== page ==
Learning Through Talking
of teachers and 74% of support staff feel they lack the requisite knowledge and
skills in communication to interact successfully with class groups.
40% of those questioned did not like interactive learning that involved
them working with others and sharing their experiences.
were among the findings of the ESCalate Student Feedback Project, funded DfES
Learning and Teaching Support Network, which will be presented at the British
Education Research Association (BERA) in Edinburgh on 11 September 2003.
A course for teachers and support staff,
to develop their knowledge and skills in the communicative process of learning,
has been devised and evaluated as part of the research project directed by Dr
Rosemary Sage, University of Leicester School of Education, in collaboration
with Ms Stasia Cwenar, New College, Leicester.
results have been illuminating, demonstrating that if educators are
uncomfortable in interactive situations they are unlikely to use them with their
students and offering clear statistical evidence for the necessity for this type
of professional development.
complexity of teaching and variability of the work context confirms that
educators need to be reflective problem solvers in order to act appropriately,
justifying a course in developing ways of thinking and communicating, rather
than training in particular practices.
The effect of the course on students in some cases has been dramatic.
teacher commented: ‘I allowed the
student to talk for 75% of the time with me in contrast to previous lessons
where my talk had dominated, giving him no chance to air his views. This was a
turning point for the boy. He was a regular non-attendee, and now is a
conscientious pupil. His attitude changed once he recognised I valued his
contributions and allowed him to discuss ideas’.
Rosemary Sage, Senior Lecturer in the University’s School of Education, and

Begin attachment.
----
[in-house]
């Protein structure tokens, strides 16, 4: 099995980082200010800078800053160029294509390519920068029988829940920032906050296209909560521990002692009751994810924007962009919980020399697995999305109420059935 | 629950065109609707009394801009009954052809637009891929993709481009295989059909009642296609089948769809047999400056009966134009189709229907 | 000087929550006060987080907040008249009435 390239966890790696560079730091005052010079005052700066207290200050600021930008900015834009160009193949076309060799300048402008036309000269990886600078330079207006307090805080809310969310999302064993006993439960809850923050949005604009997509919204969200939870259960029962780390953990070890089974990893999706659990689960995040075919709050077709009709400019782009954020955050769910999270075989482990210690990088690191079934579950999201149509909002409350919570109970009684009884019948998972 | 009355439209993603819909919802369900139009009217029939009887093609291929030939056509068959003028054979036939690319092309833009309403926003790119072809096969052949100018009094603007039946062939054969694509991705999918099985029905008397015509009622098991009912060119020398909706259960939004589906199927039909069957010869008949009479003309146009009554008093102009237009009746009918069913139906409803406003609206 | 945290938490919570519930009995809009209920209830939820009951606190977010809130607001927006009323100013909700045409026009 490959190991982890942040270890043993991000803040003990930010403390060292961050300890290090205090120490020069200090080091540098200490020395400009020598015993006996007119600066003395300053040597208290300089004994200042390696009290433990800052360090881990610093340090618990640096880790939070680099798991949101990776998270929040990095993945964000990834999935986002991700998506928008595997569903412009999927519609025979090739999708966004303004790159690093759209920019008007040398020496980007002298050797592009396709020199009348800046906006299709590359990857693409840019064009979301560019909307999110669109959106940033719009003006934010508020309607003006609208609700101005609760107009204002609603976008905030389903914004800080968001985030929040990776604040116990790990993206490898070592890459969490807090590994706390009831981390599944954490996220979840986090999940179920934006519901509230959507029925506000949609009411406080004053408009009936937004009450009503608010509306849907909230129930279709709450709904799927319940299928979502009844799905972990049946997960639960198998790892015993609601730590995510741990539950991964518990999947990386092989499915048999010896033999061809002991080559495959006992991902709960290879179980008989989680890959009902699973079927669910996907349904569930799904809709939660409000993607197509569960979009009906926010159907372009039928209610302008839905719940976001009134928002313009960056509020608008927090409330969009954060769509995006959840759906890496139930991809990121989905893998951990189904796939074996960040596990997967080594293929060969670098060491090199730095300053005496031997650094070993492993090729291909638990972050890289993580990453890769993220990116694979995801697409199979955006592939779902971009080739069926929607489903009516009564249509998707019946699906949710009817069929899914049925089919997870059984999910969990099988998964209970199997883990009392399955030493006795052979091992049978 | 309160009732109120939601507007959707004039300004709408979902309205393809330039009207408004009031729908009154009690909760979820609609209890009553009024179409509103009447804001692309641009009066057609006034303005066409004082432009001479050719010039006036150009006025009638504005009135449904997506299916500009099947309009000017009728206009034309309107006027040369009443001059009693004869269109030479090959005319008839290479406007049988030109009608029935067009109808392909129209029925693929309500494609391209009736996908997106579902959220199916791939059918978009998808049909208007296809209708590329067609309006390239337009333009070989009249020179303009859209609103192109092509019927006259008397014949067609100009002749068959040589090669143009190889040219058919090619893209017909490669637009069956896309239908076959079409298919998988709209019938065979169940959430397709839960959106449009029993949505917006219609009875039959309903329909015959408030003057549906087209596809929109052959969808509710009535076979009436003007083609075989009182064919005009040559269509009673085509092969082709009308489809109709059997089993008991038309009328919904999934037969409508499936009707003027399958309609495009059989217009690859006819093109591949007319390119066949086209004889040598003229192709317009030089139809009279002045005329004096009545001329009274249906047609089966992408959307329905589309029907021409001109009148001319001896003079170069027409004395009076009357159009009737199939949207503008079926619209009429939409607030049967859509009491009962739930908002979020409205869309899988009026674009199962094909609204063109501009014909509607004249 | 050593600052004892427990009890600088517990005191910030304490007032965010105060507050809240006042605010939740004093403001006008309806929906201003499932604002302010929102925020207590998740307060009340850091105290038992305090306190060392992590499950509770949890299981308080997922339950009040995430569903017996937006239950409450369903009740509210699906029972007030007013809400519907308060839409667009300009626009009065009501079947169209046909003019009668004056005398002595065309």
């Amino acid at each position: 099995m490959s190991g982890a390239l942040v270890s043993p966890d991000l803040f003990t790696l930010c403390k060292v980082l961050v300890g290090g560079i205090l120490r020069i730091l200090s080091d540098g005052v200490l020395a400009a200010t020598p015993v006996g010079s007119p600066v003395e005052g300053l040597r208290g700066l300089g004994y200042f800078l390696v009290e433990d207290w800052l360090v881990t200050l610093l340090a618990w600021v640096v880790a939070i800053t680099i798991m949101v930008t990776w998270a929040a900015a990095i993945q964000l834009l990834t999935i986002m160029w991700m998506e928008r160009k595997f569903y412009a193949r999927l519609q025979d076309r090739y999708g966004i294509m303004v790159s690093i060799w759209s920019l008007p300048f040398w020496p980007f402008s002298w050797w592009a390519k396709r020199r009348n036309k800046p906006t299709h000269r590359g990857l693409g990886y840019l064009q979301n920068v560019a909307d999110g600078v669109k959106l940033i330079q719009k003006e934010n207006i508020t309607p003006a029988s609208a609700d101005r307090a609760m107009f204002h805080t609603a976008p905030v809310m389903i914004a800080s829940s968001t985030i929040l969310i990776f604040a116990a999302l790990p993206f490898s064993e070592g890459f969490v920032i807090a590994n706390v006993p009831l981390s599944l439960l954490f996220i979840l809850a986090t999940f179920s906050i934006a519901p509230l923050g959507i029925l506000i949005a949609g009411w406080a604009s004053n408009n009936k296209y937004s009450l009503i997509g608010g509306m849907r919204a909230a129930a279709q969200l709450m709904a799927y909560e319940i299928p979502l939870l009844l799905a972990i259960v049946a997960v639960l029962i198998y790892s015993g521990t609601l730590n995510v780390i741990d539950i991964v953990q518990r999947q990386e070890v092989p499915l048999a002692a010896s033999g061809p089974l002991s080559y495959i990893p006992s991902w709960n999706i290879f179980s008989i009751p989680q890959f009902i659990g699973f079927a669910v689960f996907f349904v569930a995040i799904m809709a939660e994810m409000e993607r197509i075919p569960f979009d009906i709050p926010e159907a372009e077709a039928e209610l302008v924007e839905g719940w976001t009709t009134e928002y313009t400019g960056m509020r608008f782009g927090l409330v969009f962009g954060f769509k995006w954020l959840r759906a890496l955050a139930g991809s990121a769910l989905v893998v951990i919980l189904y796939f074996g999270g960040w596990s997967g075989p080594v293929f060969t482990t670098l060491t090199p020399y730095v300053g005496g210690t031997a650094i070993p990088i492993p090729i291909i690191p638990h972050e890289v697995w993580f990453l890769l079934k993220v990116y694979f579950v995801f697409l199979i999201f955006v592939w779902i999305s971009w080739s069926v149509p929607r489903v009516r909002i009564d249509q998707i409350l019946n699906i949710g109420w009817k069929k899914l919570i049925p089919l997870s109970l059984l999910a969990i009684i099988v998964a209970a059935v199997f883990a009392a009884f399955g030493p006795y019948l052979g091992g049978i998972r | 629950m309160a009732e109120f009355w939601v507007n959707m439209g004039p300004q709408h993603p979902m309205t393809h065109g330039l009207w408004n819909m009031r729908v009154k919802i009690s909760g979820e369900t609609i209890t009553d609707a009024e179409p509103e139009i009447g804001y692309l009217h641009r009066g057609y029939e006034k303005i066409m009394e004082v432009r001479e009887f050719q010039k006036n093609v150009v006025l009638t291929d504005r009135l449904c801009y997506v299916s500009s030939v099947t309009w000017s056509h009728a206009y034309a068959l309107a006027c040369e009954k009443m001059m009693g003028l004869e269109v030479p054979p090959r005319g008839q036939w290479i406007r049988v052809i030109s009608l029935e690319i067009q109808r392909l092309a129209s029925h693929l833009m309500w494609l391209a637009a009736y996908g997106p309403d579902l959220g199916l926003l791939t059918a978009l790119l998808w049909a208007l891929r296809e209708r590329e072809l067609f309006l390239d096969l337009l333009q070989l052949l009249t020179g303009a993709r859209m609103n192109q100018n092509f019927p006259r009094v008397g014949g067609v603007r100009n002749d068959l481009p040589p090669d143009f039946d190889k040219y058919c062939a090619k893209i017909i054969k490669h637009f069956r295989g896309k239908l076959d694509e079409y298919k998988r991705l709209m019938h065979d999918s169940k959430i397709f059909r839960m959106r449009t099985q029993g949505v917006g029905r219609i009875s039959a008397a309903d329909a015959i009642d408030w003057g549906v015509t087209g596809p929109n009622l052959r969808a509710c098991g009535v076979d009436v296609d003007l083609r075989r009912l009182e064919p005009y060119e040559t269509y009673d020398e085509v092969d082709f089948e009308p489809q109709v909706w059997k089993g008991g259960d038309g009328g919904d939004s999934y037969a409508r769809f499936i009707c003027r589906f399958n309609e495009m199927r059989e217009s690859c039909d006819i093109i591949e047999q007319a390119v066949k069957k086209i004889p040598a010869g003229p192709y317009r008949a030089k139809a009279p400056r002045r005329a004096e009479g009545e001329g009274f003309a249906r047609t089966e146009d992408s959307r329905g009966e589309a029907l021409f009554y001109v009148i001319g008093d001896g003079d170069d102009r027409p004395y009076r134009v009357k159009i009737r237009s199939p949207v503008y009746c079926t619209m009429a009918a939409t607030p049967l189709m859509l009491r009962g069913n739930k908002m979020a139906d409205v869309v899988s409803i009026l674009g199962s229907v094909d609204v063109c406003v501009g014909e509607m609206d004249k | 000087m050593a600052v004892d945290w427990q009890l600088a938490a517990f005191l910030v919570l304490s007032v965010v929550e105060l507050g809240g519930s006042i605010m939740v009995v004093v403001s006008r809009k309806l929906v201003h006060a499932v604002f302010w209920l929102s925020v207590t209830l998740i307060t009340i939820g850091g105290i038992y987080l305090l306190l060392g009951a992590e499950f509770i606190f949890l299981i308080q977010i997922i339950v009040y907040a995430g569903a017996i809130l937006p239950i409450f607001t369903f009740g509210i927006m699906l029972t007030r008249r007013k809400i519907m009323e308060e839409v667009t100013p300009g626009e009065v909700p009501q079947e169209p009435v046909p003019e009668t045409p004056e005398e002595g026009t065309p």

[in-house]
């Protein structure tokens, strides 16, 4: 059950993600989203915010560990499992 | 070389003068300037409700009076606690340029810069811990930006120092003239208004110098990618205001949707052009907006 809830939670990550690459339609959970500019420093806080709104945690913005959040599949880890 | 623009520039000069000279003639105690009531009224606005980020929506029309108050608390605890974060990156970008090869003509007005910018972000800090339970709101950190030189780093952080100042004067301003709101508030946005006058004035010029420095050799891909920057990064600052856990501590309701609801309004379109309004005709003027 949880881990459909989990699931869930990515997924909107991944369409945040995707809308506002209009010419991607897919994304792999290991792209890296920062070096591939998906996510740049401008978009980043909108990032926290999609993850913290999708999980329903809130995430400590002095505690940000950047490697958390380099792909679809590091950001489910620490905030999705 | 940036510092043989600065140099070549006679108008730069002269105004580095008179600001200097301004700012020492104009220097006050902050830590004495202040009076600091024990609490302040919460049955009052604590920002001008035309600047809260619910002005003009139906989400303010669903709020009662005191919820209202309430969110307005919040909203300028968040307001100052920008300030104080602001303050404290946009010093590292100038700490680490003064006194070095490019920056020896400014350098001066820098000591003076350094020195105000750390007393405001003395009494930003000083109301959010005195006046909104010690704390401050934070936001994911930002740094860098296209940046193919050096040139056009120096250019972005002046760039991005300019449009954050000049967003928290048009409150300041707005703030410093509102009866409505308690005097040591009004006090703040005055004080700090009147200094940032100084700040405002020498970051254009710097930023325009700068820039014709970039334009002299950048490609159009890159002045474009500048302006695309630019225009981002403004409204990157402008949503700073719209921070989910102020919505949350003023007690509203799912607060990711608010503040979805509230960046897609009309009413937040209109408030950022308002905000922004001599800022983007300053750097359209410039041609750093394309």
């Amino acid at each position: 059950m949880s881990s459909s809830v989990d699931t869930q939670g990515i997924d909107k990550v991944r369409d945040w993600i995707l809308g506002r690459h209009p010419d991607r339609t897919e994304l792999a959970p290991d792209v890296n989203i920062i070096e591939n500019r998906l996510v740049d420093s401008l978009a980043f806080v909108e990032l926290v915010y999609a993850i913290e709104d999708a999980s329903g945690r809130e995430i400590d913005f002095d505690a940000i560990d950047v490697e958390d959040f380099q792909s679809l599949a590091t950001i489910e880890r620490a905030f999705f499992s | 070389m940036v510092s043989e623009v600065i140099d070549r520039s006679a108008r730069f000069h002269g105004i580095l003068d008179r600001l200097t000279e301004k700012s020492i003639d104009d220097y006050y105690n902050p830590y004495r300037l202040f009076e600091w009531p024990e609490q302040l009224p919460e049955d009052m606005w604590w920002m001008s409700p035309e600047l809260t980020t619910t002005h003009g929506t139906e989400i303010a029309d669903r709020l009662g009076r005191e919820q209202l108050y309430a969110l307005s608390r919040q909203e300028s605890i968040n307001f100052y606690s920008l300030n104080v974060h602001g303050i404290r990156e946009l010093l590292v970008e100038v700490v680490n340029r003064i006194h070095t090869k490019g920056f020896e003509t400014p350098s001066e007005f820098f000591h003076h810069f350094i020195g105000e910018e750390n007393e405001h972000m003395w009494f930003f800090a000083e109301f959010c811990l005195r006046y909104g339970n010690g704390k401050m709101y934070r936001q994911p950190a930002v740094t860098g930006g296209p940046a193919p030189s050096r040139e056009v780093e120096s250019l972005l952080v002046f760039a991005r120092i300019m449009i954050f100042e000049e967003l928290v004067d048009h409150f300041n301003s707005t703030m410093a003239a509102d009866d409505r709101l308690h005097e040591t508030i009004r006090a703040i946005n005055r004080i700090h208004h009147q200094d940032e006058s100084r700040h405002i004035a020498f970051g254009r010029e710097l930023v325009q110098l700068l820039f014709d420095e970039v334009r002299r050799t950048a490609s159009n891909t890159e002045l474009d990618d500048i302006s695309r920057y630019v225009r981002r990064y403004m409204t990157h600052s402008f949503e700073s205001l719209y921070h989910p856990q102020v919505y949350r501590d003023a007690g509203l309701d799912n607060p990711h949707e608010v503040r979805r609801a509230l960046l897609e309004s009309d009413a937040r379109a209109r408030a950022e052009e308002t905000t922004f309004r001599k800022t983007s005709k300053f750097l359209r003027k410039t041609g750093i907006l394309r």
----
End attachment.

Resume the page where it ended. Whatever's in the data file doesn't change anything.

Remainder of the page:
Assistant Director of CIREA commented: “What
happens in schools? Teachers talk and pupils listen and then re-present this
content in examinations.
and large, knowledge acquired in school helps one to progress and satisfy
assessment targets. What is learnt, however, bears little relevance to the
demands made by the outside community, which depend on us being able to apply
and adapt what we have learnt to new situations.
do this we must perceive links between knowledge and solve problems without
others supplying either information or help.
There is a growing awareness that we need to focus more on the how
of learning rather than the what.
This moves us away from the restrictive notions of pedagogy
(teaching children) and embraces the principles of andragogy
(the art and science of helping people learn).
transition requires students to participate in learning, and their abilities to
think and express, learn and problem-solve, are utterly dependent on skills of
speaking and listening that allow the sharing, refining and reviewing of ideas.
This demands that teachers learn how to interact
with students rather than transmit facts
to editors: Further
information is available from Dr Rosemary Sage, Senior Lecturer, University of
Leicester School of Education, Assistant Director of CIREA, tel 0116 252 5786,
fax 0116 252 3653, email firstname.lastname@example.org
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